Small Idea, Big Changes for Justice

Posted on September 1st, 2009 by

Thia Cooper's idea brought together several hundred people to work toward a socially just world.

Thia Cooper's idea brought together several hundred people to work toward a socially just world.


By Kelly J. Nelson ’10

At Gustavus Adolphus College little ideas often lead to big changes. Thia Cooper, assistant professor of religion, had one of those ideas, and it has brought together several hundred people to work toward a socially just world.

As a member of the American Academy of Religion (AAR), Cooper brought together differing groups of people who view the Bible from a socially just perspective into one unified assembly.

Each November the academy holds its annual meeting with multiple “consultations,” or panel sessions. Cooper devised an idea for one of these sessions, acquired support for it, and after it was approved and put on the schedule of events, presided over the consultation.

While consultations are common practice within the AAR and draw small cores of interested people, Cooper’s consultation on “liberation theology” drew hundreds of people together to discuss changing the face of justice for the better.

“Liberation theology” is an ideology that encourages social justice and interpretation of the Bible from the perspective of the poor. There are many nationwide and worldwide groups that individually discuss and work with aspects of liberation theology, such as the Womanist Approaches to Religion and Society Group, the Black Theology group, the Latina/o Religion, Culture, and Society Group, and the Religion in Latin America and the Caribbean Group. Each justice-centered group, thanks to Cooper, now has a place to meet annually and exercise the axiom that two heads are better than one.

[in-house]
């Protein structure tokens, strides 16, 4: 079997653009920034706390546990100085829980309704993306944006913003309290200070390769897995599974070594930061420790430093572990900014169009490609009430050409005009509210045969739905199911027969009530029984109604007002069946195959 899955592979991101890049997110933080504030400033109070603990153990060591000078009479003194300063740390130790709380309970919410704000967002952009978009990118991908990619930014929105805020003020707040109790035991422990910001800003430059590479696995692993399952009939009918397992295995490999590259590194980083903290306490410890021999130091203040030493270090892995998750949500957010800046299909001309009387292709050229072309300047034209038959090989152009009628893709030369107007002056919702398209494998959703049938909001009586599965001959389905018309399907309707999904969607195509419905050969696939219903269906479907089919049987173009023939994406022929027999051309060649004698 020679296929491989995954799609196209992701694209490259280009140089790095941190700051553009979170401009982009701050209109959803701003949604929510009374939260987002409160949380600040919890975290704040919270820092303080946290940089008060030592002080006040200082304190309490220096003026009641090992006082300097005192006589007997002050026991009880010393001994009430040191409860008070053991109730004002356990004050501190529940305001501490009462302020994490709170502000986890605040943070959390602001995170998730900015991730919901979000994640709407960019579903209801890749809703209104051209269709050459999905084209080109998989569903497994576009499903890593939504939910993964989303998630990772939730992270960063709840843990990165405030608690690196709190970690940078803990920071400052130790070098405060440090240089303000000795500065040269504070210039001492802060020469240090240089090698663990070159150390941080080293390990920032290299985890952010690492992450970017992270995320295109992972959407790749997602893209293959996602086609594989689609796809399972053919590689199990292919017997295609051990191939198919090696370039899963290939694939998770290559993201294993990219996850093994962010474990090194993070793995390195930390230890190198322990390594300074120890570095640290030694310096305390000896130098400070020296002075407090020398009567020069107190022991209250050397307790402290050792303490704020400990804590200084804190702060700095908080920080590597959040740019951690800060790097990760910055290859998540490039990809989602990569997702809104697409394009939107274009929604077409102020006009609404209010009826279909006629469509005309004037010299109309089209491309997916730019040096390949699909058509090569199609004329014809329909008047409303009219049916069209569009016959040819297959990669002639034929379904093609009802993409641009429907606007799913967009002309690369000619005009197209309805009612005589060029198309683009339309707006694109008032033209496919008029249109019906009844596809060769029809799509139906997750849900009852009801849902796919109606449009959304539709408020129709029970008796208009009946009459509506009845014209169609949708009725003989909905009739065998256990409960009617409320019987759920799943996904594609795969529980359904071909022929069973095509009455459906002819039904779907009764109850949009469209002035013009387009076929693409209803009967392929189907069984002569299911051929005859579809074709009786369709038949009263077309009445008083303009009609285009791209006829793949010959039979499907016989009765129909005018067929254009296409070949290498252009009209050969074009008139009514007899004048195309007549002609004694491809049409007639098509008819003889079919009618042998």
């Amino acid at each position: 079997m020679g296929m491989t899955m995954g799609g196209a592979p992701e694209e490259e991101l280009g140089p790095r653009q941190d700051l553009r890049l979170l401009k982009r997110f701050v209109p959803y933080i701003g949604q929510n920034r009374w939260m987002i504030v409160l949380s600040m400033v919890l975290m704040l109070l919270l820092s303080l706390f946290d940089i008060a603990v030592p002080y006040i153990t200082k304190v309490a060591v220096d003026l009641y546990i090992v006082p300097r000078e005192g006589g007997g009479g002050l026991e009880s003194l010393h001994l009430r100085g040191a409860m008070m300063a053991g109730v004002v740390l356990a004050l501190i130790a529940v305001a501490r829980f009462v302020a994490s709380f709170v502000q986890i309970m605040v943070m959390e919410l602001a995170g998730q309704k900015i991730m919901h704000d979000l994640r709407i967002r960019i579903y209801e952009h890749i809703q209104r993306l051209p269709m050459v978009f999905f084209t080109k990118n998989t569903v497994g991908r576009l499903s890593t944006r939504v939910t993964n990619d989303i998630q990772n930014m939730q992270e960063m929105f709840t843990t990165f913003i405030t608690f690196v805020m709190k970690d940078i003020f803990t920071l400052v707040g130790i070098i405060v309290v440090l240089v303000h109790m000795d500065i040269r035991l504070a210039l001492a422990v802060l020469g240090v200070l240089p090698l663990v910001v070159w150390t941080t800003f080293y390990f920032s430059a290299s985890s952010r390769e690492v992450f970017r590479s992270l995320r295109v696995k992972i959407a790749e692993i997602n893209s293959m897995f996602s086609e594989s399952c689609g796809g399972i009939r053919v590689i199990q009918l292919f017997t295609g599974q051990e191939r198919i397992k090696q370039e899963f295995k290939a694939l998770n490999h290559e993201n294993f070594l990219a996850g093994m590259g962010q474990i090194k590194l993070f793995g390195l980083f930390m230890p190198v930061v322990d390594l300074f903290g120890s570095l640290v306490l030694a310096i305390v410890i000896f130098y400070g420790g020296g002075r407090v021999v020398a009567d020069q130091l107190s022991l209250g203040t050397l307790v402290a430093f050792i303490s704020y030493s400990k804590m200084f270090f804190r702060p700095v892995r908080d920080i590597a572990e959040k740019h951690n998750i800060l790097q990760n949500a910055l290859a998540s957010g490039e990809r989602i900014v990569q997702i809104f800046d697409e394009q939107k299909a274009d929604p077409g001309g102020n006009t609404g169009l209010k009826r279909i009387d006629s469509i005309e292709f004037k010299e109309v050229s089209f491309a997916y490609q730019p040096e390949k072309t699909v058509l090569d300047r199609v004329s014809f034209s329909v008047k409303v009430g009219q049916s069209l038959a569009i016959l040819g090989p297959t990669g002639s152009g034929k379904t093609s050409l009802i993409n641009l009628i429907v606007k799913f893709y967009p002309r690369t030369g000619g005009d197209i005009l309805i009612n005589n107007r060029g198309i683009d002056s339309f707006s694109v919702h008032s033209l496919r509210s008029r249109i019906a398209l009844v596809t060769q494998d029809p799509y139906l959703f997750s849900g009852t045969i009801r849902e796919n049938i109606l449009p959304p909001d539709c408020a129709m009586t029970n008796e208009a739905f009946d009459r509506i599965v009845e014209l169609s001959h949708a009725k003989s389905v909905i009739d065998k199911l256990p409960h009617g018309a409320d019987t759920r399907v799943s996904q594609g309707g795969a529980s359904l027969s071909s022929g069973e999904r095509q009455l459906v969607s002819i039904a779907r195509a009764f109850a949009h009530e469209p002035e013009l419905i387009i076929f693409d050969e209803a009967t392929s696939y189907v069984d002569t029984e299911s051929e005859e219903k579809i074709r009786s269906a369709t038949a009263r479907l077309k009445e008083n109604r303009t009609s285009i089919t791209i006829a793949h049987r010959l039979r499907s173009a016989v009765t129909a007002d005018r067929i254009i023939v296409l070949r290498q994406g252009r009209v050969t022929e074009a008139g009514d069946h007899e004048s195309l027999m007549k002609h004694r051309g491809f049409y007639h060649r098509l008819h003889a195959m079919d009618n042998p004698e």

“Liberation Theologies Consultation,” as the session was named, encouraged dialogue and reflection on theology across perspectives (economic, political, sex/gender, ethnic/racial, environmental, etc.). The panel attempted to answer the question, “what does liberation theology mean in and for the twenty-first century?”

As the prime mover of the ongoing consultation, Cooper assumes responsibilities for conducting the annual business meeting and working with the administration, inviting possible participants, reading proposals, and presiding over the annual panel.

Cooper’s passion for justice spills over into her teaching as well. “I firmly believe that we should each struggle for justice. Students need to understand how people of different faiths around the world define justice. They need to discern what justice means for themselves and to gain the confidence to struggle for justice in the world.”

One of her classes at Gustavus, titled Community Action and Social Change, is a January immersion class in which students participate in service-learning and work for justice. “I engage in service-learning in my courses in part because when students have discerned their community and how they would like to struggle for justice, I want to enable them to serve in this capacity.” Cooper has proven to be an excellent role model for justice in her continuing efforts to serve others in the community and elsewhere.

Cooper received her Ph.D. in theology and development studies at the University of Edinburgh, United Kingdom, in 2005. She has written one book, titled Controversies in Political Theology: Development or Liberation?, and is currently working on a second book on immigration. She also finds time to translate foreign works from Portuguese and Spanish so that those who write for justice elsewhere can be understood by English readers.

Along with other grants and awards, Cooper received Gustavus Adolphus College Research, Scholarship, and Creativity Grants in 2006 and 2008.

 

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